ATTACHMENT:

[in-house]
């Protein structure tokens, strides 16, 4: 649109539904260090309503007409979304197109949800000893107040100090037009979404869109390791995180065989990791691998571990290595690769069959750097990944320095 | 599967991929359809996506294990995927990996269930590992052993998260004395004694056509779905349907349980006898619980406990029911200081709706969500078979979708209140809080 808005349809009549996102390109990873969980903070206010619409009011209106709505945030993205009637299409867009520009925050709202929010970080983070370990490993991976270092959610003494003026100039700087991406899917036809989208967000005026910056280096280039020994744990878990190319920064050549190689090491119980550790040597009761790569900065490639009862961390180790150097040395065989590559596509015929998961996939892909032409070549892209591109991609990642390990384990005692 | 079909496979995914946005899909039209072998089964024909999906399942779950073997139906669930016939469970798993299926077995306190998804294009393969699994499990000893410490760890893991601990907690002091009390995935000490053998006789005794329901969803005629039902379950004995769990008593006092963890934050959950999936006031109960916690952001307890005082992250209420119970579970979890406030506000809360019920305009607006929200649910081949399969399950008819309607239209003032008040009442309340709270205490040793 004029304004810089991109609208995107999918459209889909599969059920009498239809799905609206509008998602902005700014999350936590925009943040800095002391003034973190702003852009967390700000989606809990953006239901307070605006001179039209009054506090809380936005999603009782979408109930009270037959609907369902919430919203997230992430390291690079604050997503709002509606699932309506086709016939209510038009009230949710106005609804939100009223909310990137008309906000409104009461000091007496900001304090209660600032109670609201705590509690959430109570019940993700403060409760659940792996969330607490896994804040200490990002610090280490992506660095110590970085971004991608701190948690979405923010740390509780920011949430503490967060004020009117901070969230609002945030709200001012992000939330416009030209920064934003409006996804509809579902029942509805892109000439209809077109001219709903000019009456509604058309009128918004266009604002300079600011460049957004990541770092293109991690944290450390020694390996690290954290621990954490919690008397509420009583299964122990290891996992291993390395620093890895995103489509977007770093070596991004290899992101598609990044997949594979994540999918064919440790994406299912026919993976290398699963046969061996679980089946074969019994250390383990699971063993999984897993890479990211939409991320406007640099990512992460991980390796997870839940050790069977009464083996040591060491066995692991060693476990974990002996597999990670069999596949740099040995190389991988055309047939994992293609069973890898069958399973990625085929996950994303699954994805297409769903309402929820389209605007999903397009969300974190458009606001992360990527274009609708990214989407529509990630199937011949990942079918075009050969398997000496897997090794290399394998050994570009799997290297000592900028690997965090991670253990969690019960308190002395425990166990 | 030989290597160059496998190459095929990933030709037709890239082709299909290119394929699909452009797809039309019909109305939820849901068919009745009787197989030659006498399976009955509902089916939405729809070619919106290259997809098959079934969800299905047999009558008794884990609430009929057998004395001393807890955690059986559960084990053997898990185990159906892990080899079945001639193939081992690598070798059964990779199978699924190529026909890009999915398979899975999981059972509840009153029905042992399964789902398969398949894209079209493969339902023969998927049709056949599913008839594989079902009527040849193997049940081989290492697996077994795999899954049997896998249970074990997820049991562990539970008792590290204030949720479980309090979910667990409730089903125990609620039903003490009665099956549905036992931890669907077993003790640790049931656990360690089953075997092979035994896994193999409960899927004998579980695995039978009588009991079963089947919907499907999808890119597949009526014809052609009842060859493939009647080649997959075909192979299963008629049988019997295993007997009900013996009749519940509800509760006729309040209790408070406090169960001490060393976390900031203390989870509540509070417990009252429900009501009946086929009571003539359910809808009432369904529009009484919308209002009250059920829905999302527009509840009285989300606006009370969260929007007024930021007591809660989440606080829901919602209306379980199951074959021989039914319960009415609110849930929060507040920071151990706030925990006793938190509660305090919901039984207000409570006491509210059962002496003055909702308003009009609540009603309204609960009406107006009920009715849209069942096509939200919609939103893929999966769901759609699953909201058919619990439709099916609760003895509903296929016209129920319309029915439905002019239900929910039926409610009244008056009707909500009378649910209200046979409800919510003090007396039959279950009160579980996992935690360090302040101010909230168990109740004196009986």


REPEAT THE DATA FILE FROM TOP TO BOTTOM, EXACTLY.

[in-house]
């Protein structure tokens, strides 16, 4: 649109539904260090309503007409979304197109949800000893107040100090037009979404869109390791995180065989990791691998571990290595690769069959750097990944320095 | 599967991929359809996506294990995927990996269930590992052993998260004395004694056509779905349907349980006898619980406990029911200081709706969500078979979708209140809080 808005349809009549996102390109990873969980903070206010619409009011209106709505945030993205009637299409867009520009925050709202929010970080983070370990490993991976270092959610003494003026100039700087991406899917036809989208967000005026910056280096280039020994744990878990190319920064050549190689090491119980550790040597009761790569900065490639009862961390180790150097040395065989590559596509015929998961996939892909032409070549892209591109991609990642390990384990005692 | 079909496979995914946005899909039209072998089964024909999906399942779950073997139906669930016939469970798993299926077995306190998804294009393969699994499990000893410490760890893991601990907690002091009390995935000490053998006789005794329901969803005629039902379950004995769990008593006092963890934050959950999936006031109960916690952001307890005082992250209420119970579970979890406030506000809360019920305009607006929200649910081949399969399950008819309607239209003032008040009442309340709270205490040793 004029304004810089991109609208995107999918459209889909599969059920009498239809799905609206509008998602902005700014999350936590925009943040800095002391003034973190702003852009967390700000989606809990953006239901307070605006001179039209009054506090809380936005999603009782979408109930009270037959609907369902919430919203997230992430390291690079604050997503709002509606699932309506086709016939209510038009009230949710106005609804939100009223909310990137008309906000409104009461000091007496900001304090209660600032109670609201705590509690959430109570019940993700403060409760659940792996969330607490896994804040200490990002610090280490992506660095110590970085971004991608701190948690979405923010740390509780920011949430503490967060004020009117901070969230609002945030709200001012992000939330416009030209920064934003409006996804509809579902029942509805892109000439209809077109001219709903000019009456509604058309009128918004266009604002300079600011460049957004990541770092293109991690944290450390020694390996690290954290621990954490919690008397509420009583299964122990290891996992291993390395620093890895995103489509977007770093070596991004290899992101598609990044997949594979994540999918064919440790994406299912026919993976290398699963046969061996679980089946074969019994250390383990699971063993999984897993890479990211939409991320406007640099990512992460991980390796997870839940050790069977009464083996040591060491066995692991060693476990974990002996597999990670069999596949740099040995190389991988055309047939994992293609069973890898069958399973990625085929996950994303699954994805297409769903309402929820389209605007999903397009969300974190458009606001992360990527274009609708990214989407529509990630199937011949990942079918075009050969398997000496897997090794290399394998050994570009799997290297000592900028690997965090991670253990969690019960308190002395425990166990 | 030989290597160059496998190459095929990933030709037709890239082709299909290119394929699909452009797809039309019909109305939820849901068919009745009787197989030659006498399976009955509902089916939405729809070619919106290259997809098959079934969800299905047999009558008794884990609430009929057998004395001393807890955690059986559960084990053997898990185990159906892990080899079945001639193939081992690598070798059964990779199978699924190529026909890009999915398979899975999981059972509840009153029905042992399964789902398969398949894209079209493969339902023969998927049709056949599913008839594989079902009527040849193997049940081989290492697996077994795999899954049997896998249970074990997820049991562990539970008792590290204030949720479980309090979910667990409730089903125990609620039903003490009665099956549905036992931890669907077993003790640790049931656990360690089953075997092979035994896994193999409960899927004998579980695995039978009588009991079963089947919907499907999808890119597949009526014809052609009842060859493939009647080649997959075909192979299963008629049988019997295993007997009900013996009749519940509800509760006729309040209790408070406090169960001490060393976390900031203390989870509540509070417990009252429900009501009946086929009571003539359910809808009432369904529009009484919308209002009250059920829905999302527009509840009285989300606006009370969260929007007024930021007591809660989440606080829901919602209306379980199951074959021989039914319960009415609110849930929060507040920071151990706030925990006793938190509660305090919901039984207000409570006491509210059962002496003055909702308003009009609540009603309204609960009406107006009920009715849209069942096509939200919609939103893929999966769901759609699953909201058919619990439709099916609760003895509903296929016209129920319309029915439905002019239900929910039926409610009244008056009707909500009378649910209200046979409800919510003090007396039959279950009160579980996992935690360090302040101010909230168990109740004196009986």